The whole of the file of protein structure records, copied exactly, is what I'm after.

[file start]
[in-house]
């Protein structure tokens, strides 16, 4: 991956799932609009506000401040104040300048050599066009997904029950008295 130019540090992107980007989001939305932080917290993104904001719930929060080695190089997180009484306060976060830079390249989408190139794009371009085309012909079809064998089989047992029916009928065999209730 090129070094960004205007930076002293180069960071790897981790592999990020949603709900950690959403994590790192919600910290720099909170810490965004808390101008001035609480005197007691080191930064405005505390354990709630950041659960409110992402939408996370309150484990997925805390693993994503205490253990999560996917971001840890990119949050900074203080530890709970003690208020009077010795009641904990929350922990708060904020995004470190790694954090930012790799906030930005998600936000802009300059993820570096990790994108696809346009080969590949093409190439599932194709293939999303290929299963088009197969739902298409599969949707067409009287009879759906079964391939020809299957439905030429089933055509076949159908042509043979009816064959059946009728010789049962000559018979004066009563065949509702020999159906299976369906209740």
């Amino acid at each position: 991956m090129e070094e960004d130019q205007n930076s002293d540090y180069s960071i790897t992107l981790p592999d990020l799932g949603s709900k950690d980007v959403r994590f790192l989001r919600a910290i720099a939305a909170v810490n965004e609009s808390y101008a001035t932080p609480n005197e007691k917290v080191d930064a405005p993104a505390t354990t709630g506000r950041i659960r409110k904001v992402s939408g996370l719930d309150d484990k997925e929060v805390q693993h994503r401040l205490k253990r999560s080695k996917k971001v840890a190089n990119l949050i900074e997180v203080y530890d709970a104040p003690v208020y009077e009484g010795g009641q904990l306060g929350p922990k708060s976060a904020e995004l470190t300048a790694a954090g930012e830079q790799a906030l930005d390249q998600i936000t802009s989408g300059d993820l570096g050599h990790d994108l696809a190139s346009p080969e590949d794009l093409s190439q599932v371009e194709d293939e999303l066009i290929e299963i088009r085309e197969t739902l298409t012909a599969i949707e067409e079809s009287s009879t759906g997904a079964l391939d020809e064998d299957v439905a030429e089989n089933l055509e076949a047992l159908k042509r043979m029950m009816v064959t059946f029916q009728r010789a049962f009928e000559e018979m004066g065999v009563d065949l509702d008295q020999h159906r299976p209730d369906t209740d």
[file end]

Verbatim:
[in-house]
């Protein structure tokens, strides 16, 4: 991956799932609009506000401040104040300048050599066009997904029950008295 130019540090992107980007989001939305932080917290993104904001719930929060080695190089997180009484306060976060830079390249989408190139794009371009085309012909079809064998089989047992029916009928065999209730 090129070094960004205007930076002293180069960071790897981790592999990020949603709900950690959403994590790192919600910290720099909170810490965004808390101008001035609480005197007691080191930064405005505390354990709630950041659960409110992402939408996370309150484990997925805390693993994503205490253990999560996917971001840890990119949050900074203080530890709970003690208020009077010795009641904990929350922990708060904020995004470190790694954090930012790799906030930005998600936000802009300059993820570096990790994108696809346009080969590949093409190439599932194709293939999303290929299963088009197969739902298409599969949707067409009287009879759906079964391939020809299957439905030429089933055509076949159908042509043979009816064959059946009728010789049962000559018979004066009563065949509702020999159906299976369906209740």
């Amino acid at each position: 991956m090129e070094e960004d130019q205007n930076s002293d540090y180069s960071i790897t992107l981790p592999d990020l799932g949603s709900k950690d980007v959403r994590f790192l989001r919600a910290i720099a939305a909170v810490n965004e609009s808390y101008a001035t932080p609480n005197e007691k917290v080191d930064a405005p993104a505390t354990t709630g506000r950041i659960r409110k904001v992402s939408g996370l719930d309150d484990k997925e929060v805390q693993h994503r401040l205490k253990r999560s080695k996917k971001v840890a190089n990119l949050i900074e997180v203080y530890d709970a104040p003690v208020y009077e009484g010795g009641q904990l306060g929350p922990k708060s976060a904020e995004l470190t300048a790694a954090g930012e830079q790799a906030l930005d390249q998600i936000t802009s989408g300059d993820l570096g050599h990790d994108l696809a190139s346009p080969e590949d794009l093409s190439q599932v371009e194709d293939e999303l066009i290929e299963i088009r085309e197969t739902l298409t012909a599969i949707e067409e079809s009287s009879t759906g997904a079964l391939d020809e064998d299957v439905a030429e089989n089933l055509e076949a047992l159908k042509r043979m029950m009816v064959t059946f029916q009728r010789a049962f009928e000559e018979m004066g065999v009563d065949l509702d008295q020999h159906r299976p209730d369906t209740d």